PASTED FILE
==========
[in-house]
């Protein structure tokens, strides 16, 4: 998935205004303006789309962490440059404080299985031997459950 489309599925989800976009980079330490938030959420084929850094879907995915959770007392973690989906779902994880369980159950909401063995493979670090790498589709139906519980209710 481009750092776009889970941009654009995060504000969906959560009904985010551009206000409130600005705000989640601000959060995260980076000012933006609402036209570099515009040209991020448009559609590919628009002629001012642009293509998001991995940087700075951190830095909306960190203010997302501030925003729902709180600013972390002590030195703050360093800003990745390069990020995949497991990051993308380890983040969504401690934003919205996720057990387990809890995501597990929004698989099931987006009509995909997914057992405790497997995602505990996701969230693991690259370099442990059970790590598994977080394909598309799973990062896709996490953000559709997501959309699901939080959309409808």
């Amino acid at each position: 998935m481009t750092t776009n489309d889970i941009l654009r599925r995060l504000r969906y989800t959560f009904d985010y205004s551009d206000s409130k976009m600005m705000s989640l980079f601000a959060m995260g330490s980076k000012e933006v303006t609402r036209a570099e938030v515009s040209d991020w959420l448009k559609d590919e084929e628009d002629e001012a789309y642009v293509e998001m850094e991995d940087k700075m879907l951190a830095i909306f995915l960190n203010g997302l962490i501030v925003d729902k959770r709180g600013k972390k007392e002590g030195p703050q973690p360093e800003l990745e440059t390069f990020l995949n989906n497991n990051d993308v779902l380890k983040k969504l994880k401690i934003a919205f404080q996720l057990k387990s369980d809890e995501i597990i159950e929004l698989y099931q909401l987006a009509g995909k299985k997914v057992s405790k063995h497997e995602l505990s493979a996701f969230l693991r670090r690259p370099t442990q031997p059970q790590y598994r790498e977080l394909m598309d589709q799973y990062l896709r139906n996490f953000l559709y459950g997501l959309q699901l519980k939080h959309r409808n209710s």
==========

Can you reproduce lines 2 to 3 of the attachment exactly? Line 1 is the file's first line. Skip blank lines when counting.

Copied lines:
């Protein structure tokens, strides 16, 4: 998935205004303006789309962490440059404080299985031997459950 489309599925989800976009980079330490938030959420084929850094879907995915959770007392973690989906779902994880369980159950909401063995493979670090790498589709139906519980209710 481009750092776009889970941009654009995060504000969906959560009904985010551009206000409130600005705000989640601000959060995260980076000012933006609402036209570099515009040209991020448009559609590919628009002629001012642009293509998001991995940087700075951190830095909306960190203010997302501030925003729902709180600013972390002590030195703050360093800003990745390069990020995949497991990051993308380890983040969504401690934003919205996720057990387990809890995501597990929004698989099931987006009509995909997914057992405790497997995602505990996701969230693991690259370099442990059970790590598994977080394909598309799973990062896709996490953000559709997501959309699901939080959309409808």
């Amino acid at each position: 998935m481009t750092t776009n489309d889970i941009l654009r599925r995060l504000r969906y989800t959560f009904d985010y205004s551009d206000s409130k976009m600005m705000s989640l980079f601000a959060m995260g330490s980076k000012e933006v303006t609402r036209a570099e938030v515009s040209d991020w959420l448009k559609d590919e084929e628009d002629e001012a789309y642009v293509e998001m850094e991995d940087k700075m879907l951190a830095i909306f995915l960190n203010g997302l962490i501030v925003d729902k959770r709180g600013k972390k007392e002590g030195p703050q973690p360093e800003l990745e440059t390069f990020l995949n989906n497991n990051d993308v779902l380890k983040k969504l994880k401690i934003a919205f404080q996720l057990k387990s369980d809890e995501i597990i159950e929004l698989y099931q909401l987006a009509g995909k299985k997914v057992s405790k063995h497997e995602l505990s493979a996701f969230l693991r670090r690259p370099t442990q031997p059970q790590y598994r790498e977080l394909m598309d589709q799973y990062l896709r139906n996490f953000l559709y459950g997501l959309q699901l519980k939080h959309r409808n209710s």